No. 5-3012.

377 S.W.2d 868 (1964)

The ESTATE of M. H. PIERCE, Deceased, Appellant, v. C. J. PIERCE, Appellee and Cross-Appellant.

Supreme Court of Arkansas.

Attorney(s) appearing for the Case

Felver A. Rowell, Jr., Morrilton, for appellant.

Gordon & Gordon, Morrilton, for appellee.

HOLT, Justice.

This appeal arises from the allowance of a portion of a claim filed by the appellee, C. J. Pierce, d/b/a C. J. Pierce Lumber Company, against the estate of his father, M. H. Pierce, deceased. In September, 1960, a month following his father's death, appellee filed his original claim for $10,371.28 seeking reimbursement for one-half of a salary paid by him to his employee, a timber cruiser, for a period of three and one-half years [1955-58] and, also, the repayment of certain severance taxes allegedly paid by appellee. Subsequently this claim was amended and increased to $25,490.00 alleging additional claims based upon the use of appellee's truck and the rendering of personal services in the purchase of timber lands by appellee for his father during this three and one-half year period. Upon appellee's claim being denied by the executrix of his father's estate, the issue was submitted to the Probate Judge who allowed appellee's claim to the extent of $12,675.00. After deducting $12,491.41, which appellee admittedly owed his father's estate, the court rendered judgment for appellee in the sum of $183.59 against the appellant estate.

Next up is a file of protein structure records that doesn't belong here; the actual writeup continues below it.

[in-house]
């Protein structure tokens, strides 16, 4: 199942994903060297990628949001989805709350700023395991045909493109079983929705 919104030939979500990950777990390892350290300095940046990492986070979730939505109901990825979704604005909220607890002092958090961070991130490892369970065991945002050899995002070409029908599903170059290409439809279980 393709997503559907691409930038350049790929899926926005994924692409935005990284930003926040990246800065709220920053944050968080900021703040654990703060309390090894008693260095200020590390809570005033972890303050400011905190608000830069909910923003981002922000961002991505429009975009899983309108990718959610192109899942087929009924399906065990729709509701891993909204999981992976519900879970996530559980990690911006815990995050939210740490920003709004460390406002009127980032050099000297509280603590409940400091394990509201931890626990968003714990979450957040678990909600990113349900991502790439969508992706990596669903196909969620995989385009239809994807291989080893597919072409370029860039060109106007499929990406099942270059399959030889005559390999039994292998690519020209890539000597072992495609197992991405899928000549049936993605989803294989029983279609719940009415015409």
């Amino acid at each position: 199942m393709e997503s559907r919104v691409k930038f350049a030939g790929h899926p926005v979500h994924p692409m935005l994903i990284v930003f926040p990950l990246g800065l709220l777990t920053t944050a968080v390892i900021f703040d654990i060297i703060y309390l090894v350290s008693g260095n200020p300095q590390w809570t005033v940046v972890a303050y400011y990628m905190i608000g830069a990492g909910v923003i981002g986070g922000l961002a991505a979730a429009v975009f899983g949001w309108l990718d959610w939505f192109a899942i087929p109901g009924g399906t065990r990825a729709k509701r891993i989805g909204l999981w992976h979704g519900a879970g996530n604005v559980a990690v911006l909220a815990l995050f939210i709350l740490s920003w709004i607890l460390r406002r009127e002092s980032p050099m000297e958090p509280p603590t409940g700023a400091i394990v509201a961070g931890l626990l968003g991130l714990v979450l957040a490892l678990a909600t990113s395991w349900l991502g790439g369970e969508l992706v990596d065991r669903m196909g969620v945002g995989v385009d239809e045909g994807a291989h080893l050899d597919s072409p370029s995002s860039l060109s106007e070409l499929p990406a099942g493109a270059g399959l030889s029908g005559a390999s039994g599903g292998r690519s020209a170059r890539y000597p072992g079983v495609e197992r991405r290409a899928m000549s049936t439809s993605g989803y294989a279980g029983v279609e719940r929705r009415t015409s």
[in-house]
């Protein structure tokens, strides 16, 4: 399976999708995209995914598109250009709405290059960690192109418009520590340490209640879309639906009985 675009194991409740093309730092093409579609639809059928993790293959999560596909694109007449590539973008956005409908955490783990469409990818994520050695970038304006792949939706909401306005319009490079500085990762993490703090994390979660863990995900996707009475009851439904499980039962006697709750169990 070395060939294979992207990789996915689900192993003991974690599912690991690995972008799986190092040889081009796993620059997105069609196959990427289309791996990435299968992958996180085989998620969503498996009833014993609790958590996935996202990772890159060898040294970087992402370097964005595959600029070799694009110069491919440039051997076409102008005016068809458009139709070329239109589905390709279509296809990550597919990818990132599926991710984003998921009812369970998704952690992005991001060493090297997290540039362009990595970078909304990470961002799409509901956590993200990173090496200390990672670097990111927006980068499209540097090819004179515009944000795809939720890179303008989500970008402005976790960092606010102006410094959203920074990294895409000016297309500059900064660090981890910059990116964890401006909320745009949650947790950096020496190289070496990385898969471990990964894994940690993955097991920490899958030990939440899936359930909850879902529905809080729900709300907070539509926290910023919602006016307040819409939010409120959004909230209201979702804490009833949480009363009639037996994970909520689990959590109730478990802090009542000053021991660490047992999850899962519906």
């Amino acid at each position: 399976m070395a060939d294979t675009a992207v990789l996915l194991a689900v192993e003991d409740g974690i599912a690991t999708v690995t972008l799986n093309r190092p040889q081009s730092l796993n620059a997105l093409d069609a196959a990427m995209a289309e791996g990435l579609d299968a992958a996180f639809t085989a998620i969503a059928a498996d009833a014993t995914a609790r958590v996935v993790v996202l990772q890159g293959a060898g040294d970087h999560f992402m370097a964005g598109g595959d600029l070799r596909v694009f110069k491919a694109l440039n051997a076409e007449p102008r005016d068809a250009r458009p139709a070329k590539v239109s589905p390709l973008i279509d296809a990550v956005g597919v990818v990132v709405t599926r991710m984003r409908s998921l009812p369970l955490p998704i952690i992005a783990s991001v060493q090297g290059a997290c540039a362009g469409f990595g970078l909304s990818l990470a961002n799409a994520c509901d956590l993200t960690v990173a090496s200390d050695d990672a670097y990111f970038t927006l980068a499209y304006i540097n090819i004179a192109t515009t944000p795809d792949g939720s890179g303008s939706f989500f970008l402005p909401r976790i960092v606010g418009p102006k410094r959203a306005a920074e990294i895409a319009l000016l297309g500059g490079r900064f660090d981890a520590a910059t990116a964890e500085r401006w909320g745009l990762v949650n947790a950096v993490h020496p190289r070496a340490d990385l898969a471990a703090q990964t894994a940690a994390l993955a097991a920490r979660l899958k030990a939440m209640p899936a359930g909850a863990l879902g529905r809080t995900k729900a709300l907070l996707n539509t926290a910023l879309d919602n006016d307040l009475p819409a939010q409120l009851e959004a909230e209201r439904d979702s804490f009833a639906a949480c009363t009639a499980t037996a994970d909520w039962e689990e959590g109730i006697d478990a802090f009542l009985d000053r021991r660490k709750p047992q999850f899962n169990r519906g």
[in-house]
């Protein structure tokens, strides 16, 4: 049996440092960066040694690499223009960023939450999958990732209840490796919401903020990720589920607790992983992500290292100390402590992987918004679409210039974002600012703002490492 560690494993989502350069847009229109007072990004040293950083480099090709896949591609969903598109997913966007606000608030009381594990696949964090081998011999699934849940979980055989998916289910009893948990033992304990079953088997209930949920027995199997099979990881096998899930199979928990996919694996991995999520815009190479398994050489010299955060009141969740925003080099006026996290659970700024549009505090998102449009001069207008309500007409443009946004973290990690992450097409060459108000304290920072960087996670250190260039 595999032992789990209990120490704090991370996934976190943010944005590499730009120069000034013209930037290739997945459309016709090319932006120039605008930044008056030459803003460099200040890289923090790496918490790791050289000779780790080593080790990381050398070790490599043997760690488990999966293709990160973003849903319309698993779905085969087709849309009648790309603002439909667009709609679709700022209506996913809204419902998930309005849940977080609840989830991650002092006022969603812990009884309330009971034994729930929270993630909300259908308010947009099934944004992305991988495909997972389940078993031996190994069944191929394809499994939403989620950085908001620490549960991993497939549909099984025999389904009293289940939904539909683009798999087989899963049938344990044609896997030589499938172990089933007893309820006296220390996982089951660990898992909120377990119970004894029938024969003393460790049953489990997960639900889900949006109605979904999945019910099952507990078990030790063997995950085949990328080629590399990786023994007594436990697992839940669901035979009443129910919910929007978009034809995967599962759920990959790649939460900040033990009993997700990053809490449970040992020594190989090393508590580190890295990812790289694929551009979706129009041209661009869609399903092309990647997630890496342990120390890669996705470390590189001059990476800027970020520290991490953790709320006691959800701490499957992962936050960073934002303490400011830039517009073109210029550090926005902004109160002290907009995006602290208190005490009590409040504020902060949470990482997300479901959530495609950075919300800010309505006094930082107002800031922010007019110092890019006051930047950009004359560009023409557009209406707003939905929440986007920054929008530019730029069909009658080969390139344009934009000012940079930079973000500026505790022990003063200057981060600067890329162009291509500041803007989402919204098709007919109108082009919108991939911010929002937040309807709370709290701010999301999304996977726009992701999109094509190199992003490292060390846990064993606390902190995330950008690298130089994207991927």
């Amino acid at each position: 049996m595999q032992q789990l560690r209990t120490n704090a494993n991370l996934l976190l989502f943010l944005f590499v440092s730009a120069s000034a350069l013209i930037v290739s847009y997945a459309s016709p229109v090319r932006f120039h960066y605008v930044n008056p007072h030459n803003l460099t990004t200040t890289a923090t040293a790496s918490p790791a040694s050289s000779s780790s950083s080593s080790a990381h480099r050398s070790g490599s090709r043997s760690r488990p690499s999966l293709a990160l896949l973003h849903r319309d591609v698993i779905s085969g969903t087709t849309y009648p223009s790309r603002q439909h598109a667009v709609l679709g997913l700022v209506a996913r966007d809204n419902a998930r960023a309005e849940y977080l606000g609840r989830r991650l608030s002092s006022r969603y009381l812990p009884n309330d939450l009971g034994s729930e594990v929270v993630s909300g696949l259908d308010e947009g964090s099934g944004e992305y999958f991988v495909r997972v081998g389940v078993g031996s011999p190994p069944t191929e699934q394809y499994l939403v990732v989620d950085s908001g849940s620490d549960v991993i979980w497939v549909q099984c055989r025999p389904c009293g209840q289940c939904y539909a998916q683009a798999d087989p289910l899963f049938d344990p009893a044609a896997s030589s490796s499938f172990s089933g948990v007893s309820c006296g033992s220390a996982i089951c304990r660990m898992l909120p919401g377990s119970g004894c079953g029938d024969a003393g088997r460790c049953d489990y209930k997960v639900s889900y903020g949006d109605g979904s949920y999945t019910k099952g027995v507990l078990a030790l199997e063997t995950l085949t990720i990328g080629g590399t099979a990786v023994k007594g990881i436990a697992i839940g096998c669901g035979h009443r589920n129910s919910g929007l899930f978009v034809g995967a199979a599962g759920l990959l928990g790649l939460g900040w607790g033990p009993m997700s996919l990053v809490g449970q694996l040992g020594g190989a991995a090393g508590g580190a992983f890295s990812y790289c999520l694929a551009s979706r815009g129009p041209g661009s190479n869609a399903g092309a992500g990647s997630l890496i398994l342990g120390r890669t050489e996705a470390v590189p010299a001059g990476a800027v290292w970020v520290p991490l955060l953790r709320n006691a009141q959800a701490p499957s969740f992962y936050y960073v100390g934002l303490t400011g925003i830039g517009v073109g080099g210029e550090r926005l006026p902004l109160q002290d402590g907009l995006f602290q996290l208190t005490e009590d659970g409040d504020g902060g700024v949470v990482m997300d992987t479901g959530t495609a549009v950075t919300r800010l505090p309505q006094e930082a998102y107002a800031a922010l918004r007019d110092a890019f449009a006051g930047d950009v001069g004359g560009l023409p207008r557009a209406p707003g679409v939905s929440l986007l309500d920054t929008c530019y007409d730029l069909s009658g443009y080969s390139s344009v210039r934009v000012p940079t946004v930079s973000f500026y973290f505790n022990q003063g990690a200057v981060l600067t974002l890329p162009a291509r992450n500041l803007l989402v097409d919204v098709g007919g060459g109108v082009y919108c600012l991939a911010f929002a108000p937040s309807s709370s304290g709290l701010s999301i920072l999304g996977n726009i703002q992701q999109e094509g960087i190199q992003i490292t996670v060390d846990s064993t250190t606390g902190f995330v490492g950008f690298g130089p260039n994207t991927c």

On appeal appellant relies for reversal upon two points: (1) The court erred in finding there was a contract, expressed or implied, to compensate appellee for the "salary of his timber cruiser and truck expense", and (2) that the court erred in finding there was a "mutual account" between appellee and his father's business firm. On cross-appeal the appellee contends for reversal that the court erred in not allowing his claim to the extent of the proof offered for a total of $30,217.50. Appellee further urges that appellant's appeal should be dismissed for failure to comply with Ark.Stat. § 27-2127.1 which requires that the transcript must be filed within seven months from the date of the entry of the judgment or decree. Since we think the appellee is correct in this latter contention, we first consider this point.